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Prince Valiant Volume I: 1937-1938
By Hal Foster
Fantagraphics Books, 2009
From the first moment we see him, when he’s only a small child, he’s doing the two things we’ll come most to associate with him: smiling and fighting against overwhelming odds.
As a little boy he crosses a stormy sea with his mother the queen and his father the exiled king of Thule. Their passage is perilous, and their landfall no less, since every inch of this hostile new realm England is full of men up in arms against them. The exiled king and his followers are grudgingly granted a second exile, to a large island in the midst of a marshy wasteland, but even there the laughing little boy finds only wonders to explore, skills to master, thrilling dangers to face. He’s alive to adventure in ways his careworn parents cannot be, a stranger to fear or uncertainty, as expectant of good fortune as he is grateful for it.
He was Prince Valiant, and when his comic strip premiered in 1937, written and drawn by the incomparable Hal Foster, the odds were already stacked against him. In the then-booming newspaper trade, Prince Valiant faced competition from Blondie, Dick Tracy, Flash Gordon, Li’l Abner, Terry & The Pirates, and a mildly well-known gentleman named Tarzan.
|In getting to its top spot in the comic strip food chain, Tarzan was given considerable help by its illustrator – Hal Foster. An autodidact with a fierce work-ethic, Foster elbowed his way into the field of professional illustrating (ads for ladies’ corsets, and other such assignments) just as it was achieving its first great blush of widespread success at the hands of such masters as J.C. Leyendecker, whom Foster later confessed to worshiping. Through dint of industry (and, one suspects, likability – even late in life, when a certain jejune attitude toward life can be expected, he comes across in rare interviews as an effortlessly companionable fellow, with the well-mannered approachability so common in his fellow Canadians), Foster eventually got a shot at illustrating Tarzan, though he wasn’t United Feature Syndicate’s first choice and he had worries about prostituting his hard-won talent in a business notoriously unheedful of such talent’s needs.He quickly became a favorite of Tarzan creator Edgar Rice Burroughs, and small wonder, since he imparted to Burroughs’ best-known creation a visual patina of stoic nobility that almost all subsequent Tarzan illustrators have more or less copied. He became a favorite of the strip’s readers as well. Foster himself once ruefully predicted that it mattered very little who drew Tarzan, since people would always read it simply by virtue of the fact that the character was (along with Sherlock Holmes and Superman) one of the most famous fictional creations of all time. He may have been right (80 years later, Edgar Rice Burroughs, Inc. is licensing no visual Tarzan media at all). He was also fast enough and disciplined enough in producing his Tarzan strips to develop a comfortable cushion of work well before that strip’s deadlines.This gave him time to work on creating a fictional character of his own. Through work beating deadlines, he gave himself enough time to create Prince Valiant, and the rest is history – history brought back to glorious, indulgent life by Fantagraphics Books in the first of their new series reprinting the entire Hal Foster run of Prince Valiant, starting with those earliest panels in 1937 that, even judged against the stunning work quickly to follow, already shine with visual gusto and ambition.|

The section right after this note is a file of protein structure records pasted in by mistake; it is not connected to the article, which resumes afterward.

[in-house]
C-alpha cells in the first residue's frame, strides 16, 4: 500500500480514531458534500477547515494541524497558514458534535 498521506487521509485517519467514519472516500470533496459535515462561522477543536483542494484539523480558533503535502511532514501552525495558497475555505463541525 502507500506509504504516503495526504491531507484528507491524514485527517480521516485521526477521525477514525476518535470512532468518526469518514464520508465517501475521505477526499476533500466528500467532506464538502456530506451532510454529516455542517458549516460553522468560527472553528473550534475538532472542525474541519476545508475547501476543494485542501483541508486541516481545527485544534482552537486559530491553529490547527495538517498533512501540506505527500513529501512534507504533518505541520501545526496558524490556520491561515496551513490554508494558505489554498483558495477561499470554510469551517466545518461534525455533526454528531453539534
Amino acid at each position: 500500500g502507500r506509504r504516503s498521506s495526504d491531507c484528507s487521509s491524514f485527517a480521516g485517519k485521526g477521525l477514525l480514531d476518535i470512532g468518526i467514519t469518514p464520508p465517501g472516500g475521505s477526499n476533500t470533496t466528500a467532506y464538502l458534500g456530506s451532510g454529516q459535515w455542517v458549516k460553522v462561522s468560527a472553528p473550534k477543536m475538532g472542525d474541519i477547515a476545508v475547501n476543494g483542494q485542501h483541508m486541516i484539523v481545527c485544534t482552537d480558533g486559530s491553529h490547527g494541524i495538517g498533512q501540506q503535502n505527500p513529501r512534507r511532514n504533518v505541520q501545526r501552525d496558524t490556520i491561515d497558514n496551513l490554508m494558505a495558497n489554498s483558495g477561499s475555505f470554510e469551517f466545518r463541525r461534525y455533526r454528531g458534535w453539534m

The ambition becomes most emphatic the more you scrutinize the work. Foster often said he put in between 50 and 60 hours a week on creating the strip, and it shows in these magnificent reproductions, done in a sturdy hardcover with oversized pages and entirely restored colors and shadings (indeed, those of us who’ve seen Prince Valiant reprint editions in the past will need some mental time to adjust to how much we’ve been missing). The earliest panels of the strip show the slightly blurry, ink-heavy sequence-work familiar from much of Foster’s Tarzan work, but in remarkably little time (a matter of weeks only), Foster develops a new and very distinctive style, full of light and motion, rife with a thousand meticulous details.